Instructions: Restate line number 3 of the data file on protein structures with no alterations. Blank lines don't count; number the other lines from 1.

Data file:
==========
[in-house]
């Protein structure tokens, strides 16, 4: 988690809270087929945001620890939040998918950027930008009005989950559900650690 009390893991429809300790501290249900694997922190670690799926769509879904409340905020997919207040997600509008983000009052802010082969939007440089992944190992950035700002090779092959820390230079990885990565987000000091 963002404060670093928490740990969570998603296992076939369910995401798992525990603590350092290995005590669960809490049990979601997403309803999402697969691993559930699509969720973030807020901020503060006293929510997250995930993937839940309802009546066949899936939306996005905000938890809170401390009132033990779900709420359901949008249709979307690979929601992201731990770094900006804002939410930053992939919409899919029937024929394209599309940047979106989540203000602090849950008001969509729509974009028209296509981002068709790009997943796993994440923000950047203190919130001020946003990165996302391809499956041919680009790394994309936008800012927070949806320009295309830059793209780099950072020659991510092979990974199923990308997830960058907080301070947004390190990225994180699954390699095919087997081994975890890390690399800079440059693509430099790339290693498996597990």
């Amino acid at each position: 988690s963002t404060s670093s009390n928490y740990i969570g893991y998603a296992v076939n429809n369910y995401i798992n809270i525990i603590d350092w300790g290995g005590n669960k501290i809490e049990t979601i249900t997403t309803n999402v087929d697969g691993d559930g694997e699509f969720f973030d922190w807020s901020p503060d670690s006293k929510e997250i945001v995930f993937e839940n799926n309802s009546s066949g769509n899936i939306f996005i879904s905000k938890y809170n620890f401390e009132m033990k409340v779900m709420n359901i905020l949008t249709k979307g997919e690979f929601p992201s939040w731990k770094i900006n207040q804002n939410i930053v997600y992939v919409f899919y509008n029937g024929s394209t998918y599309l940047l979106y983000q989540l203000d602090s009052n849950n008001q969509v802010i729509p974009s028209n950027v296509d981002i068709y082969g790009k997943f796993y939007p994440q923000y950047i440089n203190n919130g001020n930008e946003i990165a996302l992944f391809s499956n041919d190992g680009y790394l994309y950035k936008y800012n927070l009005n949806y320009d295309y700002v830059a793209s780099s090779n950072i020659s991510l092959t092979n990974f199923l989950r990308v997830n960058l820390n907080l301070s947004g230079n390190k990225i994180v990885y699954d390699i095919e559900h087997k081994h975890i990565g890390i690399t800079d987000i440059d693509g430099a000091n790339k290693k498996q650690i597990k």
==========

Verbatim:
């Amino acid at each position: 988690s963002t404060s670093s009390n928490y740990i969570g893991y998603a296992v076939n429809n369910y995401i798992n809270i525990i603590d350092w300790g290995g005590n669960k501290i809490e049990t979601i249900t997403t309803n999402v087929d697969g691993d559930g694997e699509f969720f973030d922190w807020s901020p503060d670690s006293k929510e997250i945001v995930f993937e839940n799926n309802s009546s066949g769509n899936i939306f996005i879904s905000k938890y809170n620890f401390e009132m033990k409340v779900m709420n359901i905020l949008t249709k979307g997919e690979f929601p992201s939040w731990k770094i900006n207040q804002n939410i930053v997600y992939v919409f899919y509008n029937g024929s394209t998918y599309l940047l979106y983000q989540l203000d602090s009052n849950n008001q969509v802010i729509p974009s028209n950027v296509d981002i068709y082969g790009k997943f796993y939007p994440q923000y950047i440089n203190n919130g001020n930008e946003i990165a996302l992944f391809s499956n041919d190992g680009y790394l994309y950035k936008y800012n927070l009005n949806y320009d295309y700002v830059a793209s780099s090779n950072i020659s991510l092959t092979n990974f199923l989950r990308v997830n960058l820390n907080l301070s947004g230079n390190k990225i994180v990885y699954d390699i095919e559900h087997k081994h975890i990565g890390i690399t800079d987000i440059d693509g430099a000091n790339k290693k498996q650690i597990k």